Section when they had completed their lines of enquiry. In addition to the case
file diary, I expect that any investigator involved in the case would have made
a record of their actions in their police notebook, as was standard practice.
These notes would have been brief and noted information such as who they
had interviewed, the date, time, location and how the interview had been
recorded. The only other record I can think of that was kept of the steps taken
during the investigation is the policy file I refer to earlier in this statement.

31. At some point in the tour, I requested an independent team to run the Danny
Boy investigation. I am not certain, but I believe I made the request within four
weeks of arriving in Iraq. I believed it was not practical for 61 Section SlB to
run the investigation with the amount of manpower we had at the time. Lt Col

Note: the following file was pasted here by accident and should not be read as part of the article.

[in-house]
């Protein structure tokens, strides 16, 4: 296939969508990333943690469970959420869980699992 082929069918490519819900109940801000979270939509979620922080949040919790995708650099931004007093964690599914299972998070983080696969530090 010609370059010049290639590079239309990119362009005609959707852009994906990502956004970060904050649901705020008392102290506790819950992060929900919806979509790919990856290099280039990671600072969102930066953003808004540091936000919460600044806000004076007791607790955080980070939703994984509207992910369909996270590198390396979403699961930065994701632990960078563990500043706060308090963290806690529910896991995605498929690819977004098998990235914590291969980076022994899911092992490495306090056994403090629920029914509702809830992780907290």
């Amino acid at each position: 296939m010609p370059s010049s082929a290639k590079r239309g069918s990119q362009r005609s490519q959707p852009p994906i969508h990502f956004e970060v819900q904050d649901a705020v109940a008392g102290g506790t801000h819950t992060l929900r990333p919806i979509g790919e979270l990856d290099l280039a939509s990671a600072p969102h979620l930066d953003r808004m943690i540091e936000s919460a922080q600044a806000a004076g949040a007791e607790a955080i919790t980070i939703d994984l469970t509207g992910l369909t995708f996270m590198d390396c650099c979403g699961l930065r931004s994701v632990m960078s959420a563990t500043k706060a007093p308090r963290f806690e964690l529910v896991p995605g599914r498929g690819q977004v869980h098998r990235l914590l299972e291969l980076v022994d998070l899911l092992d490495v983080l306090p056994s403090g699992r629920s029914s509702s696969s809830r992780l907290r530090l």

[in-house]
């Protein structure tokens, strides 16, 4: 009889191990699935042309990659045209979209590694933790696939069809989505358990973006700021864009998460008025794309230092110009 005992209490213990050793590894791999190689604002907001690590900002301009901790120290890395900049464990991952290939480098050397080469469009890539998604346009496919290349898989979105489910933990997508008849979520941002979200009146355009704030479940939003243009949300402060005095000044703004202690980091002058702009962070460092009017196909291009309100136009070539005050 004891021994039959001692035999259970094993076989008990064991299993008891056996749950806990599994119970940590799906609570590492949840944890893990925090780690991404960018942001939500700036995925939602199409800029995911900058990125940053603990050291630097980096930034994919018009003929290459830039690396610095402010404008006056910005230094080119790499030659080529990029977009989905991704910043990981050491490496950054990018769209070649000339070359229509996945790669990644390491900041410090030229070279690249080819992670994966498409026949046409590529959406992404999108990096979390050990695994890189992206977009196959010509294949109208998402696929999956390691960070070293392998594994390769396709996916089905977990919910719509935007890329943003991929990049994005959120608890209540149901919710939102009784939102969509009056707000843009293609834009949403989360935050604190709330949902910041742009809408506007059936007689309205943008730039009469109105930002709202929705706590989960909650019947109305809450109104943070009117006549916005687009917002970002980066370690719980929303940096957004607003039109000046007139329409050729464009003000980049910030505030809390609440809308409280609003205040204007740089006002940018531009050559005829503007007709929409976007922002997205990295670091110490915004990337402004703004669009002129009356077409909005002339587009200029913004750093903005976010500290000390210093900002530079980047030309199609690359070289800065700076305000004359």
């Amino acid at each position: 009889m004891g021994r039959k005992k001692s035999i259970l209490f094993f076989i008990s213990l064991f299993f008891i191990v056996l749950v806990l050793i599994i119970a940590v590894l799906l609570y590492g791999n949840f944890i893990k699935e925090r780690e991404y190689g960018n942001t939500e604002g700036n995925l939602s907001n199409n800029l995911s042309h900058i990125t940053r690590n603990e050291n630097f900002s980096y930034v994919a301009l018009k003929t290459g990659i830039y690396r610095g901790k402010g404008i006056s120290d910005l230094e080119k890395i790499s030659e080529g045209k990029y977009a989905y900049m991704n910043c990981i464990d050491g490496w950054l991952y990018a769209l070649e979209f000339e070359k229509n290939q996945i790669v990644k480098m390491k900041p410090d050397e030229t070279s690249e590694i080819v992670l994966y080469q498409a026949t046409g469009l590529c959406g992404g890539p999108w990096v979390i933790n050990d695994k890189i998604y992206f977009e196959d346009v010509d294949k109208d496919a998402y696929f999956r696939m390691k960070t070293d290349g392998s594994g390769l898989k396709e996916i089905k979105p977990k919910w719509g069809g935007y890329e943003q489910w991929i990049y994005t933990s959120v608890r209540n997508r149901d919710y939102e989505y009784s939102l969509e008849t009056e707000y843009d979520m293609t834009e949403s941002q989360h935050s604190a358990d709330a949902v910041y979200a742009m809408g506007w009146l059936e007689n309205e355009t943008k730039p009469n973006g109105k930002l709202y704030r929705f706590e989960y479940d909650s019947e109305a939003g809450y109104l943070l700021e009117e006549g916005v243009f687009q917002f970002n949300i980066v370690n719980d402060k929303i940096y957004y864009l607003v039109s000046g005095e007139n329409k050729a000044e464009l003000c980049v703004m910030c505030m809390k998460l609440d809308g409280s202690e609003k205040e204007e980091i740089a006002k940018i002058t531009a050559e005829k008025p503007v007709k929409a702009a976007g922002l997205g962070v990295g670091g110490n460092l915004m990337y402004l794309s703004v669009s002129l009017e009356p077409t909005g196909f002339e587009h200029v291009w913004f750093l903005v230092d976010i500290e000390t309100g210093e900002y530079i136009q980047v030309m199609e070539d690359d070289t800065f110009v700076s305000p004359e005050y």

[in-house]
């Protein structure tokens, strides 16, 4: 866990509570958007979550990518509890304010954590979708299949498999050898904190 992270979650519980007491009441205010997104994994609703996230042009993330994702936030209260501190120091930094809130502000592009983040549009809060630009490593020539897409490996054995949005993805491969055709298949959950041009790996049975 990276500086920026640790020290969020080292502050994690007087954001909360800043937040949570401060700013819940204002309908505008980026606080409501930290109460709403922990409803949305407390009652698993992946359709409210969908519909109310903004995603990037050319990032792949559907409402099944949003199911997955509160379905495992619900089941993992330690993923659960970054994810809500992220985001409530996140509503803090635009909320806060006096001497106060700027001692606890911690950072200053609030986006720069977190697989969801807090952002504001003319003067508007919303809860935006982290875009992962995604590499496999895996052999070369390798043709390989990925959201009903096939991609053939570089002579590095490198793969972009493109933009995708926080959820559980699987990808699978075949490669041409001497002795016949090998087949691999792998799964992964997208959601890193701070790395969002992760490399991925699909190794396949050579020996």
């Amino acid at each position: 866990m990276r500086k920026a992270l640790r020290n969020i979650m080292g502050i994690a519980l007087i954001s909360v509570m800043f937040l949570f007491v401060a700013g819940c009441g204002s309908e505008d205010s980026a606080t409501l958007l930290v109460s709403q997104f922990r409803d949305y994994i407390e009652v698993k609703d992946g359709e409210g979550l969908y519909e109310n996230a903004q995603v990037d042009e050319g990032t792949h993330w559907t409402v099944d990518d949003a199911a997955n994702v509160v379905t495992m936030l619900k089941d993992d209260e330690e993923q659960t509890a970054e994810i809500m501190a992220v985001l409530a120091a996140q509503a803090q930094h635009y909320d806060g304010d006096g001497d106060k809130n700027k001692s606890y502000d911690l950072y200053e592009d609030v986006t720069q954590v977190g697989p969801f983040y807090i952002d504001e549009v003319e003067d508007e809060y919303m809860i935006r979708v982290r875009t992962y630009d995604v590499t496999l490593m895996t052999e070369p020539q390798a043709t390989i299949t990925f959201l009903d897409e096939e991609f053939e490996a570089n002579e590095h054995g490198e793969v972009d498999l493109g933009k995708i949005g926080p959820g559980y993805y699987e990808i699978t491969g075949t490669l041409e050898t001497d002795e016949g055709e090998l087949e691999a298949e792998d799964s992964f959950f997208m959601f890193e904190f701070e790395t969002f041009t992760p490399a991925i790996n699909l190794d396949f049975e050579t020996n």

Stenning refused my request. He told me that the investigation had already
been reviewed and there were no suggestions of foul play, so he did not see
the need for an independent team to run the investigation. I said that I thought
that there was a lot of work to be done in the interests of fairness, but he did
not agree with me. Later in the tour, perhaps within a month of it finishing, Lt
Col Stenning told me to complete the Danny Boy investigation by the end of
the tour. believe that this deadline was met, and the covering letter to the
final investigation report dated 14 March 2005 [MOD018788] indicates that I
was still in theatre when the report was finished.




Preparation of the Iraqi witnesses interviews

32. As I explain earlier in this statement, I considered it very important to take

statements from local Iraqis. This would assist in identifying who the
deceased were, help identify other witnesses and generally ensure that I
could have confidence the investigation had been fair and complete. I believe
that I spoke to the FPM, MND (SE) Chief of Operations and Brigade Chief of